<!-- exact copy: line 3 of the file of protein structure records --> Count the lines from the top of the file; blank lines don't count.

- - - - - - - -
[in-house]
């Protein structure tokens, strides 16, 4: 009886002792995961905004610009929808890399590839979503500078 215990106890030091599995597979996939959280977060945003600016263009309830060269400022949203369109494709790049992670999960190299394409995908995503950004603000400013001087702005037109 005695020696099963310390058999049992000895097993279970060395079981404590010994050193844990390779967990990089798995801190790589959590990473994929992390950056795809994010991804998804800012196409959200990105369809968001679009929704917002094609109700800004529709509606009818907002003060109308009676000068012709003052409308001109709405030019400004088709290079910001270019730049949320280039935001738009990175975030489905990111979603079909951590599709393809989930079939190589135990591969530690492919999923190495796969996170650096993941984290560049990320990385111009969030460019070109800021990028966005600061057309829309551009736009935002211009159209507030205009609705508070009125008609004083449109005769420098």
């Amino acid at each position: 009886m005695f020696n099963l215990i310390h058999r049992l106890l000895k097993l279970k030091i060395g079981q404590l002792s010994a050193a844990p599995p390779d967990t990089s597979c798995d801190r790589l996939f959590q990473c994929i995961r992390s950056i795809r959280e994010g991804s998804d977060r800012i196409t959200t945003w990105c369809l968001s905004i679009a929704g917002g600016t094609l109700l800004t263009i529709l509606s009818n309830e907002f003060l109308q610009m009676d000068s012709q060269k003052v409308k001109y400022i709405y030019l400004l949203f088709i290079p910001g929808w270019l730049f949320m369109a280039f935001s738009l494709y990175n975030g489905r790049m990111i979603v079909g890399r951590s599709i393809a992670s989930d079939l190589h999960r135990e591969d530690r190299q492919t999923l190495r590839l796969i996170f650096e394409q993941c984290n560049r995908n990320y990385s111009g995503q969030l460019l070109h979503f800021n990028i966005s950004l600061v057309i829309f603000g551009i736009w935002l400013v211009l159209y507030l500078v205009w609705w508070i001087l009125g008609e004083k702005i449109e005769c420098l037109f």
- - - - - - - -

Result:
């Amino acid at each position: 009886m005695f020696n099963l215990i310390h058999r049992l106890l000895k097993l279970k030091i060395g079981q404590l002792s010994a050193a844990p599995p390779d967990t990089s597979c798995d801190r790589l996939f959590q990473c994929i995961r992390s950056i795809r959280e994010g991804s998804d977060r800012i196409t959200t945003w990105c369809l968001s905004i679009a929704g917002g600016t094609l109700l800004t263009i529709l509606s009818n309830e907002f003060l109308q610009m009676d000068s012709q060269k003052v409308k001109y400022i709405y030019l400004l949203f088709i290079p910001g929808w270019l730049f949320m369109a280039f935001s738009l494709y990175n975030g489905r790049m990111i979603v079909g890399r951590s599709i393809a992670s989930d079939l190589h999960r135990e591969d530690r190299q492919t999923l190495r590839l796969i996170f650096e394409q993941c984290n560049r995908n990320y990385s111009g995503q969030l460019l070109h979503f800021n990028i966005s950004l600061v057309i829309f603000g551009i736009w935002l400013v211009l159209y507030l500078v205009w609705w508070i001087l009125g008609e004083k702005i449109e005769c420098l037109f």